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Our firm is here for you with cost-effective, caring advice. Explore your legal options for any situation with confidence and an experienced attorney.

You visit your physician when you notice something about your health has changed. A checkup offers you a chance to discuss things with your doctor, ask questions, and get professional input on your overall health.


You need a regular check up, too. Like your annual checkup with your doctor, a regular review of your estate plan will help you minimize the risk of future unexpected hardships that might arise from incomplete or outdated documents as well as the expense required to address issues in the course of a dispute. Some situations especially call for a visit to a legal professional.


Here are some signals that you may need a legal check up:


Have any of the persons named in your estate plan died? Has your relationship changed with anyone named in your legal documents?


Is there any person or organization you would like to remember in your estate plan who is not already named, such as additional children or grandchildren, friends, or a charitable organization, church or college?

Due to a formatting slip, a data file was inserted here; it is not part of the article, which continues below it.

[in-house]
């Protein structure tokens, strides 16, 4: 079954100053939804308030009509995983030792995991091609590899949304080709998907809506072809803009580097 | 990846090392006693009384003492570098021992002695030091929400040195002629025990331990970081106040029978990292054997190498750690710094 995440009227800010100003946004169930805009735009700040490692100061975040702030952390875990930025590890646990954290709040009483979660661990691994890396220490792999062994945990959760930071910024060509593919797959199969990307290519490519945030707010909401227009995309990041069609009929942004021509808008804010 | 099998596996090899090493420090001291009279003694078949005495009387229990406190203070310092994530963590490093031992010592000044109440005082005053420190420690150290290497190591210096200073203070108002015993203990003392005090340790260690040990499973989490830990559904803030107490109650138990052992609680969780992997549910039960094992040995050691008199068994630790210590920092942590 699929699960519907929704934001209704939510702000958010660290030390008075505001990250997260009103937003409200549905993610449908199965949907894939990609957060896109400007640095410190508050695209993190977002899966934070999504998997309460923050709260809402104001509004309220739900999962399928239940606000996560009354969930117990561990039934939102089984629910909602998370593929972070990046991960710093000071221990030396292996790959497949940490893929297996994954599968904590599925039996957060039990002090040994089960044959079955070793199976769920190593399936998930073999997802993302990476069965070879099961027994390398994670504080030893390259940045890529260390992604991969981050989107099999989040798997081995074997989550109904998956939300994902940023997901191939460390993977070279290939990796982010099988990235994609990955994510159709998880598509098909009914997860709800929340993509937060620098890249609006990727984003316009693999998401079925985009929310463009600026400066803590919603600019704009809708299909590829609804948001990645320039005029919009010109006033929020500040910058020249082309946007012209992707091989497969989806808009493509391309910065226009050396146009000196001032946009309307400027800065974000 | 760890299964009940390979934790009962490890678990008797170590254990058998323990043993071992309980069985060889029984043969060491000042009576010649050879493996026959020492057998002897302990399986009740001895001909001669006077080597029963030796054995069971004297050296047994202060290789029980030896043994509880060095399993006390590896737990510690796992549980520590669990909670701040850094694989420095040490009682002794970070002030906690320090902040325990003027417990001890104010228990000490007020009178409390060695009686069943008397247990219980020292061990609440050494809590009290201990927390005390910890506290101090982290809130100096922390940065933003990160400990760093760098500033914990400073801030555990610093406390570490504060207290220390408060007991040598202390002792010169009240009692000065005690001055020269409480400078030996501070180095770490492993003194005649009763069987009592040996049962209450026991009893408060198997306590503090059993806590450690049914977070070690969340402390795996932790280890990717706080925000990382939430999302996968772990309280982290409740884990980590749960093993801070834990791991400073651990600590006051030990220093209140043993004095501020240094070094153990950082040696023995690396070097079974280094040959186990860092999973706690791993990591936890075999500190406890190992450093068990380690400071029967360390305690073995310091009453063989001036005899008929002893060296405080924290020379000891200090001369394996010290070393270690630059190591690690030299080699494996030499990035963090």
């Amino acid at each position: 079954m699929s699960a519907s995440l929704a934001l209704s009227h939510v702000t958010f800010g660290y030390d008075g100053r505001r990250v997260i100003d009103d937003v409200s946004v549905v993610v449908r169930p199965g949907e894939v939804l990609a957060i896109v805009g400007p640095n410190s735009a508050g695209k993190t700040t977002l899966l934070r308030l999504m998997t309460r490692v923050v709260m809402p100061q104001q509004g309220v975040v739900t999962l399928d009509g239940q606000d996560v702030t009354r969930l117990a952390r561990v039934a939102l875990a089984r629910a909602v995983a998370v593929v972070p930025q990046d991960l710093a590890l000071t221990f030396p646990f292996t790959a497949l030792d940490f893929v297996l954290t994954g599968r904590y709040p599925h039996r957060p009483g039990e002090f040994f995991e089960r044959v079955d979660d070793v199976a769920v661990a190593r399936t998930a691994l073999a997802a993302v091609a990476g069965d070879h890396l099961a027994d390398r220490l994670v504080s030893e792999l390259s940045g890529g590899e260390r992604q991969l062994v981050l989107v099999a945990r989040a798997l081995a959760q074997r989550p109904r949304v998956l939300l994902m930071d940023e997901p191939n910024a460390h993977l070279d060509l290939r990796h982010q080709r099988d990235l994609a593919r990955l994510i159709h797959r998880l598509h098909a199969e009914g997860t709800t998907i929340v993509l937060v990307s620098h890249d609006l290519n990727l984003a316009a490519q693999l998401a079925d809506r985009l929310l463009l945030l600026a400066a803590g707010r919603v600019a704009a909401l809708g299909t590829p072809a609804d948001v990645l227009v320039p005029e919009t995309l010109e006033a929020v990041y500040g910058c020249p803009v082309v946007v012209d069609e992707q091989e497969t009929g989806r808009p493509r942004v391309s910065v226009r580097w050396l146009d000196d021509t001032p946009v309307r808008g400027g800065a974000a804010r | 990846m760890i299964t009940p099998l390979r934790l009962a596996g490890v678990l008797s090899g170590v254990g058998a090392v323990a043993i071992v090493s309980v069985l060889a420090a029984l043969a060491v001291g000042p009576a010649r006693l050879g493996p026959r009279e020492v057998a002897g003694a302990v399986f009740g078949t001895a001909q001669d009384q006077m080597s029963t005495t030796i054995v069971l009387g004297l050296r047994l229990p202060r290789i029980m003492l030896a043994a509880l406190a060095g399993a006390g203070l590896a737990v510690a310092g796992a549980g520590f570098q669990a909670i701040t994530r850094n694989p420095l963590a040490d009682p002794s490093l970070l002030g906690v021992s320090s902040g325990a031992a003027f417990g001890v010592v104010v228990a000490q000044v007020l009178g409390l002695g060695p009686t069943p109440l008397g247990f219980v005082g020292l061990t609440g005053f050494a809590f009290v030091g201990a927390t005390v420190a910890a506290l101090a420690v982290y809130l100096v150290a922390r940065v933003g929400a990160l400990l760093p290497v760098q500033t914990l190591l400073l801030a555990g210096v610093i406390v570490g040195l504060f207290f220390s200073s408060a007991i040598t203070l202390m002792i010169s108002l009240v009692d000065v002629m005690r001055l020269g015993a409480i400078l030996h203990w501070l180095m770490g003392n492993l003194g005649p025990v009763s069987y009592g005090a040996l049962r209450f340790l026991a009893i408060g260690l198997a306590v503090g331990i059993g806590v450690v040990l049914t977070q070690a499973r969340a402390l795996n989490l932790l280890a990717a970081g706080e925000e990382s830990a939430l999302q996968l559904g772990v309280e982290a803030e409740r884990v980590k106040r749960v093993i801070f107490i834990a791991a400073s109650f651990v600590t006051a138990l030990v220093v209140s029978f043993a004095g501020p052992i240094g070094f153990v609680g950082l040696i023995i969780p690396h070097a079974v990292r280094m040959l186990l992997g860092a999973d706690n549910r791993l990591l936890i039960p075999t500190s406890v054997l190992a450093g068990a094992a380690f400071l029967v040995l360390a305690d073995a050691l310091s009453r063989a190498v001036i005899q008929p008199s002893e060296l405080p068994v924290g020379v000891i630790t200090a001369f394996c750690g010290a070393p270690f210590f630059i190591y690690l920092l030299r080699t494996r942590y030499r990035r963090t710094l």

Have the persons you named as personal representative, trustee, guardian or agent moved away from the area so that it would no longer be convenient for them to serve?


Were your legal documents prepared by an attorney in another state?


If your children are now all adults, do you still need trust and guardianship provisions in your estate plan?


If any of your children are handicapped, do the trust provisions of your Will provide that the distributions from your trust are to supplement, but not replace or reduce all other financial and service benefits for which your handicapped children might be eligible as a result of their disabilities from governmental agencies?


Have you or anyone mentioned in your will and other legal documents been married, divorced or remarried since you signed your documents?


Are there any additional gifts or items of personal property such as jewelry, paintings, or heirlooms that you would like to specifically give in your estate plan?


Does your estate plan authorize your personal representative to act without bond?


Is your estate plan typed, notarized and witnessed?


Is your estate now valued in excess of $1,000,000 so that additional estate planning is needed to keep estate taxes as low as possible?



No matter what's changed in your life, you can depend on the personalized and informed legal advice our firm provides.


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